They do not know Jesus, they do not know the roots of Halloween. And even if they did, they might not care because they don’t have the Holy Spirit guiding them. They don’t have the Holy Spirit convicting them. They don’t have that. They’re not walking in that kind of knowledge that we are responsible for. We also want to keep the gospel front and center here. I want to know my neighbors. I want to love my neighbor. While we were living in the city, we operated in a redemption model of Halloween. We gave out candy, we talked to our neighbors, we talked to the kids, we got to know the people on our street. I know several other people who use Halloween as a neighborhood outreach event, someone else I heard about has the biggest trick-or-treating house on the entire block. Like people want to come to their house because they give out the best candy. They are so much fun. They even set up a little tent in their front yard for offering to talk with people or pray with people if they need it, kind of off to the side, but they just throw this big shebang when these people come to their house. That’s an example of redemption.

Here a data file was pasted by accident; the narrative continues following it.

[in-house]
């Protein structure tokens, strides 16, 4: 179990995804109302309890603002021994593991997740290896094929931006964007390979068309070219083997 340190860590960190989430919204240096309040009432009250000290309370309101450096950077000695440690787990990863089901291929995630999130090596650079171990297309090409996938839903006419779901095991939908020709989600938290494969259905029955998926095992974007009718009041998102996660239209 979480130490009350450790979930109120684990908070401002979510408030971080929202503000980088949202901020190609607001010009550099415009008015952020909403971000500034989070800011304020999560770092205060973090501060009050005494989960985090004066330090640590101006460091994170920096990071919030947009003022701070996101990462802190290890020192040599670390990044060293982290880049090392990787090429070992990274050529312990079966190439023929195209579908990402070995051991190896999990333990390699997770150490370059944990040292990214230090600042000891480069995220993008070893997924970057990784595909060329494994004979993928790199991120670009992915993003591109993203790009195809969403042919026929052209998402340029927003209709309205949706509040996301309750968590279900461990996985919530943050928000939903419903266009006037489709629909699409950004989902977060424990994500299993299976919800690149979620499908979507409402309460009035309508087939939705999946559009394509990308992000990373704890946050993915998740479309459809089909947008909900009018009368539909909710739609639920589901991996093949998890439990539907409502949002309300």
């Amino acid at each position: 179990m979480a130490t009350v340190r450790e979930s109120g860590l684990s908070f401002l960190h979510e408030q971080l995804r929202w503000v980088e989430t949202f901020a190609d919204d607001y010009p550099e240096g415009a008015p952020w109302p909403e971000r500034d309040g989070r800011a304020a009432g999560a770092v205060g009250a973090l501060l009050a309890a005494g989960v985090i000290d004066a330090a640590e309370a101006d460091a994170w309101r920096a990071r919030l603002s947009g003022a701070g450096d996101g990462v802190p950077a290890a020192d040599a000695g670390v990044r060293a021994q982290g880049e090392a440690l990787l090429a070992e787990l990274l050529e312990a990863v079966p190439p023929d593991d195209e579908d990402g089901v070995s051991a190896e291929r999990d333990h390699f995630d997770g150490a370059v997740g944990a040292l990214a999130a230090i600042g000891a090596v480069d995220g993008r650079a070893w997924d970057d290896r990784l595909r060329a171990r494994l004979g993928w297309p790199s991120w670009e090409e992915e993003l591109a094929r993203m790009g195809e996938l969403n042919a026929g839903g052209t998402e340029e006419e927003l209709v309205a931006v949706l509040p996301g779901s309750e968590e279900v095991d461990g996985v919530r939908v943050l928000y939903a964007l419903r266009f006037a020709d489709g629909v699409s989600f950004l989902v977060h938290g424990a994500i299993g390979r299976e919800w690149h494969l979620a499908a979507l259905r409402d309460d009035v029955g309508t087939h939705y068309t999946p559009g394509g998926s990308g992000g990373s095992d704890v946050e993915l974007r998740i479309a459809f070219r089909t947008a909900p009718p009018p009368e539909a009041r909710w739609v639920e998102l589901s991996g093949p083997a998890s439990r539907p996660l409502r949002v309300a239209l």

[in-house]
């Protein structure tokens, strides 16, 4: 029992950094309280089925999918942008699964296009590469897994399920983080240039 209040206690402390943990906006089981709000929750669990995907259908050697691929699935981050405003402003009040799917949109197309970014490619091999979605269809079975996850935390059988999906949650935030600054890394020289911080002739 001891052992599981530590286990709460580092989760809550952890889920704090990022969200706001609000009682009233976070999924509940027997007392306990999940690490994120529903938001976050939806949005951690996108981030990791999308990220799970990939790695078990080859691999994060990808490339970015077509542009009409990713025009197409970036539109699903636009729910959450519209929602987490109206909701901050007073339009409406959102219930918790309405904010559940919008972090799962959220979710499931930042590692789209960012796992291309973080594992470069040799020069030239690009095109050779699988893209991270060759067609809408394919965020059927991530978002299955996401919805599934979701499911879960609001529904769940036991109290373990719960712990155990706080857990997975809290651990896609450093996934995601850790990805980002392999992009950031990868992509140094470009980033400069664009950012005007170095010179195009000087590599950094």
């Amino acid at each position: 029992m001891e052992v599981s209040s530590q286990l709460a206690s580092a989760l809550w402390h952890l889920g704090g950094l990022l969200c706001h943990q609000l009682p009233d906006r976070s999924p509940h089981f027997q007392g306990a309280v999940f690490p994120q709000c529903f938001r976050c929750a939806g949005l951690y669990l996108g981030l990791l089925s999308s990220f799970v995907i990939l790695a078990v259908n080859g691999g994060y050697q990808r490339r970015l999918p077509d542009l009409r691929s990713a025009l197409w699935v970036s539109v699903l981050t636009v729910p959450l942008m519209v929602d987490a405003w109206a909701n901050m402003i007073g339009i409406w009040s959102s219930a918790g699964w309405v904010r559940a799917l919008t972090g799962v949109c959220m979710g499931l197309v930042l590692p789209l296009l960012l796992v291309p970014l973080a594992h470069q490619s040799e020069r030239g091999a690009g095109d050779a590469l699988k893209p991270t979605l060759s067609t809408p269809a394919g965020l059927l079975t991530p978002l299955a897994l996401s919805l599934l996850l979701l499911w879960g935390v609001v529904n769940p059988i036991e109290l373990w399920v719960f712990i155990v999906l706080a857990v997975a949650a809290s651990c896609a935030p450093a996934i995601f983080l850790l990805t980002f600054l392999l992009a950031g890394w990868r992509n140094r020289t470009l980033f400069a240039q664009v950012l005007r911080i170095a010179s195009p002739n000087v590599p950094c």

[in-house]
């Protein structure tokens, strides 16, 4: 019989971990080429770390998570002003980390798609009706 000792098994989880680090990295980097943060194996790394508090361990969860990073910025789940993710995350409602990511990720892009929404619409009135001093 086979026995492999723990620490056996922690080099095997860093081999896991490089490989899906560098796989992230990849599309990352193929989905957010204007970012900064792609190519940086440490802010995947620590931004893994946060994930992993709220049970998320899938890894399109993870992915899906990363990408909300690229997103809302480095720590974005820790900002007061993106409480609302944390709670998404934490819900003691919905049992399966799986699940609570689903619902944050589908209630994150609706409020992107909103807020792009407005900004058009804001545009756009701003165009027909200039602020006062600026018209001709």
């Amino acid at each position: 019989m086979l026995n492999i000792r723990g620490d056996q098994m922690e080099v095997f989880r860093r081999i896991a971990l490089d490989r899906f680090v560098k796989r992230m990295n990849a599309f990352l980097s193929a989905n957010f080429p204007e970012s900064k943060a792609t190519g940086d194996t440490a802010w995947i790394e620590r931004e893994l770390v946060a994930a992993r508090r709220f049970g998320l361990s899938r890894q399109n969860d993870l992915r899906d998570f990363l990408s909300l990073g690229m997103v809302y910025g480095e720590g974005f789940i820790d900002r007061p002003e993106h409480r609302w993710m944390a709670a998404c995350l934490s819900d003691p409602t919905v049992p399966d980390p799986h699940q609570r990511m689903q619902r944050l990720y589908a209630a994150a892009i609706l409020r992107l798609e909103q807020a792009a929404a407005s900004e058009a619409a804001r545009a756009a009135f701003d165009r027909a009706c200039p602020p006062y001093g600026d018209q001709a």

We are inviting people to come to our homes, and we’re using this holiday to say, “Hey, I care about you, I want to build a relationship with you and I want you to know me, so you can know Jesus in me.” This doesn’t mean you have to hand out tracts, although maybe that’s what God calls you to do. It just means that you’re cultivating relationship. This would fall under the redemption model. However, we then move to the country. And here we have no trick or treaters whatsoever. We don’t have a need to open our door on Halloween. So, the question then becomes what do I do about my children, who are school-aged children and who have a mixture of homeschooled friends, public school friends, and they have friends who are celebrating Halloween? How do we navigate this as a Christian family without operating in legalism or condescension or pride? How do we express Christian freedom while also upholding what is Good and True and Beautiful? Am I going to be ignorant? Am I going to imitate? Am I going to abstain? Or am I going to redeem? And I’ll finish that story in a little bit here.

After a three-year hiatus, Verity Conference is back and it’s coming to Petoskey, Michigan, November 4th and 5th. I’m so thrilled to bring back Verity Conference after our short break of a few years for COVID, and this time, we are much bigger with two amazing speakers joining me, to talk about Apologetics and Evangelism. How do we share our faith effectively in today’s culture, in a way that is both gracious and truthful. You’ll hear from me, Jeremy Jenkins of All Things All People, and Pricelis Dominguez, who is going to share with us, how to love other people, while also speaking the truth. Jeremy specializes in world religions and cults and he will be talking about evangelism in that context. I am so excited for this event. I hope you can join us. You can grab the remaining early bird tickets on my website, phyliciamasonheimer.com if you click the “conference “tab.